School is now officially out for the summer. It’s probably time I just push through this post and get it out there…before summer is over and we enter into a whole other mess of worries and anxieties and issues! This particular blog post has been sitting in my drafts for days and days now. I just haven’t been able to bring myself to fully think through and process the whole thing. I can’t seem to grasp (or don’t want to grasp) the thoughts swirling and spiraling in my head. I am not completely sure why but  my guess is because just thinking about it raises my anxiety. If I think about it too much doubt, worries, fears about whether or not we made the right decisions creep in.  Worrying and second-guessing come naturally to me so I like to avoid and “stuff” all things which I don’t want to deal with…like then maybe it won’t happen. Denial…I could not possibly be sending my son to all-day, mainstream Kindergarten in August where he will ride the bus, eat lunch and be in a class of TWENTY other children with ONE teacher! All. by. himself!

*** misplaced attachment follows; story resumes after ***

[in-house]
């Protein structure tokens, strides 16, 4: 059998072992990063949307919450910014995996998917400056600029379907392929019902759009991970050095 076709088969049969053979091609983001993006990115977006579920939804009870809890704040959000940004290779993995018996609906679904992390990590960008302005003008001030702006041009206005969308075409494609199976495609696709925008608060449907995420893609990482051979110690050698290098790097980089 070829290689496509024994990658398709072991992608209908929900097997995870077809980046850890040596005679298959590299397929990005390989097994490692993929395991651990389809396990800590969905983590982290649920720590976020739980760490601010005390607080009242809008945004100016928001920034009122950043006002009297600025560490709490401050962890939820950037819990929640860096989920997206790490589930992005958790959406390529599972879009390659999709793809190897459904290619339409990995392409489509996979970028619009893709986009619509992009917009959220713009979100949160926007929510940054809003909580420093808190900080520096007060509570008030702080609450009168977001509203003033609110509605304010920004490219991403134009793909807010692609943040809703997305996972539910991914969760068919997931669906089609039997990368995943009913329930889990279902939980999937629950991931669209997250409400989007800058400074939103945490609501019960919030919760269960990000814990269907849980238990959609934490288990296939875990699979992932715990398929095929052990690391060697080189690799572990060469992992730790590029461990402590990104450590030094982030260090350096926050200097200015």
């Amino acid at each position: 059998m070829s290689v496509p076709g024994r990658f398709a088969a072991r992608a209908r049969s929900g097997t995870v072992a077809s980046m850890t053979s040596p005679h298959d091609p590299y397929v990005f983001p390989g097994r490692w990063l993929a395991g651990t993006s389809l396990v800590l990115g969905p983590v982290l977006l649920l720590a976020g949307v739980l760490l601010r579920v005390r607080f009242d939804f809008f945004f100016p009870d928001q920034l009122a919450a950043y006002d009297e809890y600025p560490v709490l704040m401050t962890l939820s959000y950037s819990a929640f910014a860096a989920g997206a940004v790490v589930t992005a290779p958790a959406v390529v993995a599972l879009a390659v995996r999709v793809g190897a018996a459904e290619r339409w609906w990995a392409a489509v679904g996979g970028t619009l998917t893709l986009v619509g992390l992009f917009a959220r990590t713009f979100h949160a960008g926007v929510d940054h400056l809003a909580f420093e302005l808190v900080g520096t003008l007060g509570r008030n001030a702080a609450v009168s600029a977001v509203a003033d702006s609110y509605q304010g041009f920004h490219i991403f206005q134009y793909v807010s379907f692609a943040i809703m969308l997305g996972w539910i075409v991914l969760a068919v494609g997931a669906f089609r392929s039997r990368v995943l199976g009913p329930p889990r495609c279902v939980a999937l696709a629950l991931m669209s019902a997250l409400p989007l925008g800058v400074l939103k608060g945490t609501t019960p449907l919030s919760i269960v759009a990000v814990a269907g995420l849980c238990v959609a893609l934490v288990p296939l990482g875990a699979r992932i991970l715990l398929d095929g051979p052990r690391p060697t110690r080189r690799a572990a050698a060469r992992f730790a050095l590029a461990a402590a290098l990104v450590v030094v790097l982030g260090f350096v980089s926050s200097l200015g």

So if you remember, a few weeks back we had Henry’s big Kindergarten Transition IEP. In case you missed it you can read the prequel here. Since that time I have been slowly trying process what transpired. 14 or so individuals (not counting Grant and myself) sitting around two big library tables pulled together was a little intimidating. And when it came to discussions about data and percentages of pull-out versus push-in and weekly minutes in the triple digits….well, my brain shut that part out for fear of vertigo and vomiting. (Some day I hope to write more about my newly self-diagnosed dyscalculia~it has a name!) Anyway, if you asked me now, I would not be able to tell you exactly what even came out of that IEP…that’s how badly I block data and numbers. (Scarier still is that I do the banking and bill paying for our family!)